Elliot Eisner rocks my perspective 🙂
In what ways do you invite students and staff to see things in new ways? Imagine the possibilities when we issue an open invitation to think and see differently.
We are taught to think inside the box. Then we are taught to think outside the box. What I want us to ask is, Who put the box there? — Ellen Langer “On Becoming an Artist”, 2006
Lateral and divergent thinking foster the conditions that facilitate creativity, to be sure. But the old cliche of “thinking outside the box” is getting tired and I wonder if it doesn’t need some rest. Besides, can you ever truly think outside the box?
Wouldn’t it be more productive to think differently about the box — to acknowledge but query the constraints? Take an ecological perspective — think about the role we play in creating and defining those constraints, both for ourselves and for others.
In “Developing Leaders for a World of Uncertainty (Rotman Magazine, Fall 2010), Andrew Day and Kevin Power explore Ecological vs. Analytical Thinking:
I think that the ecological approach is one that offers our students greater opportunities to develop the skills and mindset necessary to thrive in our complex world. What about you?
One myth is that only special people are creative. This is not true. Everyone is born with tremendous capacities for creativity. The trick is to develop these capacities. Creativity is very much like literacy. We take it for granted that nearly everybody can learn to read and write. If a person can’t read or write, you don’t assume that this person is incapable of it, just that he or she hasn’t learned how to do it. The same is true of creativity. When people say they aren’t creative, it’s often because they don’t know what’s involved or how creativity works in practice. — Sir Ken Robinson
Next time you are slipping into robotic response mode, find out what it is that helps you re-connect and become more fully present at work. Through being present with each other, responding authentically and taking risks, we create an environment for students, staff and ourselves to develop our creative capacities.
a note regarding the image: This painting is the work of Louise Martin, who teaches primary French Immersion at a school in Ottawa’s west end. When I worked with Louise, she reminded me of the importance of being present with students and staff. We had many wonderful conversations and she created this painting, which my husband bought for me for Christmas 2 years ago.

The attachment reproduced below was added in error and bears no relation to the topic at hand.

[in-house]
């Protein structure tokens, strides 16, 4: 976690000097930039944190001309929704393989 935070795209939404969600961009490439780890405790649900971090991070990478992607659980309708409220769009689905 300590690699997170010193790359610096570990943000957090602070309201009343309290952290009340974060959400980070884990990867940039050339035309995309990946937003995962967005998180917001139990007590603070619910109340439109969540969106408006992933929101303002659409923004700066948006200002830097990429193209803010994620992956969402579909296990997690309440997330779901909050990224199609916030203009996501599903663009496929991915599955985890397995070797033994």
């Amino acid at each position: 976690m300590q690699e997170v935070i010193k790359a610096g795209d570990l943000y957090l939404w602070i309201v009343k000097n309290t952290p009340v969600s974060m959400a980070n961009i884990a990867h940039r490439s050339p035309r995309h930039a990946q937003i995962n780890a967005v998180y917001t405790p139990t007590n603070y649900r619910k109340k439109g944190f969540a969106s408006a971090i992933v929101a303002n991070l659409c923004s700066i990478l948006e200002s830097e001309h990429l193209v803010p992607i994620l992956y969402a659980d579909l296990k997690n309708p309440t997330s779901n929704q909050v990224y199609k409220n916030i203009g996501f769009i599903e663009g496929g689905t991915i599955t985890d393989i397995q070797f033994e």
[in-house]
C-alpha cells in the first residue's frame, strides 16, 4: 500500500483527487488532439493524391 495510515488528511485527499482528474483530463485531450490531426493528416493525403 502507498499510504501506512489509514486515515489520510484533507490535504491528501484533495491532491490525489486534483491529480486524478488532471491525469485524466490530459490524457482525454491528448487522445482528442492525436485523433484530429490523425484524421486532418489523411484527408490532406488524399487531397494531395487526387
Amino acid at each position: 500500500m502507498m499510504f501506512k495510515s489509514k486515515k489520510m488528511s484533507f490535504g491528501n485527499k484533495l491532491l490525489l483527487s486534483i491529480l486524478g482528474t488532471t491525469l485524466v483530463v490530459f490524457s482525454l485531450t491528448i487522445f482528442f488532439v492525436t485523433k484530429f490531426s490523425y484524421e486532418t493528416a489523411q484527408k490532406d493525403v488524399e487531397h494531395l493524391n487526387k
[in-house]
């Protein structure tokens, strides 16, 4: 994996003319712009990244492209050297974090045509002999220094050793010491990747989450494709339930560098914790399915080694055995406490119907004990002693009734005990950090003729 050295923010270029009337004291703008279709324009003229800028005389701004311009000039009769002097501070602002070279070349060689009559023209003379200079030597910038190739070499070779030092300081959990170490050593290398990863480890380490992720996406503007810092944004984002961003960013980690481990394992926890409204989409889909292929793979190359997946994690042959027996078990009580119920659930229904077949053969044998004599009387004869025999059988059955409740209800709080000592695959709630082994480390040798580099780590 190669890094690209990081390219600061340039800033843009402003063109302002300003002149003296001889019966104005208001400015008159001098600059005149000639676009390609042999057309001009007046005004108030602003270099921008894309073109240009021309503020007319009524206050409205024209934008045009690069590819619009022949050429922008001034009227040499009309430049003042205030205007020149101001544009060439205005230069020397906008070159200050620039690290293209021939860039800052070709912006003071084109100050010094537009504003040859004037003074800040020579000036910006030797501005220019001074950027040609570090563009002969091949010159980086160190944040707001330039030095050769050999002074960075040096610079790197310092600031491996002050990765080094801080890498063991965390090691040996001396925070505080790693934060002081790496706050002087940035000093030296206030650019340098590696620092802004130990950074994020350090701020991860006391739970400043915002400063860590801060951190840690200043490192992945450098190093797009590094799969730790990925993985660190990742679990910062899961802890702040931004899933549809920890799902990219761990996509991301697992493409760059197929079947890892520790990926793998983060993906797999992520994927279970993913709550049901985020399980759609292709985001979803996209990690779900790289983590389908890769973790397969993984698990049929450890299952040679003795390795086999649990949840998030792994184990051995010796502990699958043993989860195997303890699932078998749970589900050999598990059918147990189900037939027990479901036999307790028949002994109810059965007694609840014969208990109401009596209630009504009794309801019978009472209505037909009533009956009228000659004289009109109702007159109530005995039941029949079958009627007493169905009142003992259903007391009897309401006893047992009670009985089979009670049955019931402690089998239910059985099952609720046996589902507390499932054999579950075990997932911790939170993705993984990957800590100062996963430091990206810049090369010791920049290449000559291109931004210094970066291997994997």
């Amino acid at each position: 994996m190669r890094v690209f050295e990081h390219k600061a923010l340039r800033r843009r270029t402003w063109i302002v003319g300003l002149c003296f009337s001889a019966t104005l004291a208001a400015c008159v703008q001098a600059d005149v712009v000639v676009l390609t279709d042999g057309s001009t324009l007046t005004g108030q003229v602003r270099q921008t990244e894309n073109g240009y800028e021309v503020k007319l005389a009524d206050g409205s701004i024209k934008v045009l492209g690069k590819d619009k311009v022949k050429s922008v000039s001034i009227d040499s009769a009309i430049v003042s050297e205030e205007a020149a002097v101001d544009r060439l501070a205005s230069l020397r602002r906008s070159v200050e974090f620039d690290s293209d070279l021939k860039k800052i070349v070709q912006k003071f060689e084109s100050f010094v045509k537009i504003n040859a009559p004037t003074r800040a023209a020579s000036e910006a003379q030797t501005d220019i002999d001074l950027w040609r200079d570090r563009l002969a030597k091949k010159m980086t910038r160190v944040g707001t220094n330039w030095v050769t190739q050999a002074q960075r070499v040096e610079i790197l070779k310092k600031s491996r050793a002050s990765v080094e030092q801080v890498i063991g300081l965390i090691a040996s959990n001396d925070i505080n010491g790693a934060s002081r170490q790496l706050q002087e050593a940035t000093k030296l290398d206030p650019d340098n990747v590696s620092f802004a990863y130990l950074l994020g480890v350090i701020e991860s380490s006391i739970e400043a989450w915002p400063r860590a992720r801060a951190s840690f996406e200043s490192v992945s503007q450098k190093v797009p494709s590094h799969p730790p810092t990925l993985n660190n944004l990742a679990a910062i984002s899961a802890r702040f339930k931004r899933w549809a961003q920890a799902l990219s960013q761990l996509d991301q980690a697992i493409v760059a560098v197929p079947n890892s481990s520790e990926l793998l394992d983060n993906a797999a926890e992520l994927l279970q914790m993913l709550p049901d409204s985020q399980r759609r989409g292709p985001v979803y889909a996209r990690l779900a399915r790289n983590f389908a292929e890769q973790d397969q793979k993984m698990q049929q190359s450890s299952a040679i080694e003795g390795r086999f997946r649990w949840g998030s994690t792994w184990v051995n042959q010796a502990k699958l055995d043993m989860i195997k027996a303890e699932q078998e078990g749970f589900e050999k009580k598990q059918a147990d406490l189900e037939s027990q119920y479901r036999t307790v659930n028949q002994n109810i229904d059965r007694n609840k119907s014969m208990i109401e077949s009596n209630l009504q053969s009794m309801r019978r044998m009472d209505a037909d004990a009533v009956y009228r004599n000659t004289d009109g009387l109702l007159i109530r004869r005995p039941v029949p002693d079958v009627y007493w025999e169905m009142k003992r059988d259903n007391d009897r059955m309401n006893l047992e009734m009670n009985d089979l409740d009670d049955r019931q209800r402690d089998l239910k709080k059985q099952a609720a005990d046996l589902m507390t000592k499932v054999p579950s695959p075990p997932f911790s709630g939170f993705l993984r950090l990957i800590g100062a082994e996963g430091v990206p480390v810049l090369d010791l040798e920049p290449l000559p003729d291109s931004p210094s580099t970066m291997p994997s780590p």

Its really a two-way journey, as I see it. The first is, its an inward journey. If you are interested in finding your element, you have to spend time with yourself. You have to reflect, you have to look inward …. You have to spend time with your own dreams …. Whatever process aids your reflection, that’s a key part of this journey to your element — it is to look inward and to be with yourself and to find time to reflect on your own interests, your own passions… the times when perhaps you felt most centred… – Sir Ken Robinson, askSKR#6
Leadership is exemplified by people who are able to impact those around them in a positive way. Our leaders are energetic, empathetic, motivated, trustworthy, knowledgeable and good communicators. Our leaders share a common vision in their commitment to all students. Our leaders understand that their role is one of support. They lead by example, they seek input, and they listen. As an organization, we encourage and foster these qualities. In challenging and prosperous times, we are defined by the relationships we build.
If you are like me at this time of year, you are more than ready for the winter break. With less than two weeks to go, I am mindful of feeling emotionally and intellectually drained. I am also amazed at how, despite feeling caput, I am energized when I step into the classroom and immerse myself in a fun lesson or activity with students.
In the Spring, 2010 issue of the Rotman Magazine, Charalampos Mainemelis and Sarah Ronson discuss notions of play, creativity and engagement in their article, “Ideas are Born in Fields of Play: Creativity & Play in Organizations”. They suggest that play manifests itself in our busy work environments in two ways:
1. Play as diversion. This is when employees check out periodically to engage in diversionary activities such as catching up on Facebook. Rather than being a waste of time, the authors argue that this type of play is beneficial:
Such play provides mental breaks, which are important for incubation — the stage of the creative process that involves unconscious processing and the free recombination of ideas…. In addition, a moment of fun with colleagues helps team members break down hierarchical boundaries and relate to one another in a personal way.
When we step outside our traditional work roles and engage in interactions not typical of our work, we engage in play. The challenge is to maintain the benefit of these playful, diversionary moments after they are finished and we are back to our ‘real work’. This holds true for education. We can use play to engage both students and colleagues, but what can we do to maintain the atmosphere of trust engendered by instances of playfulness?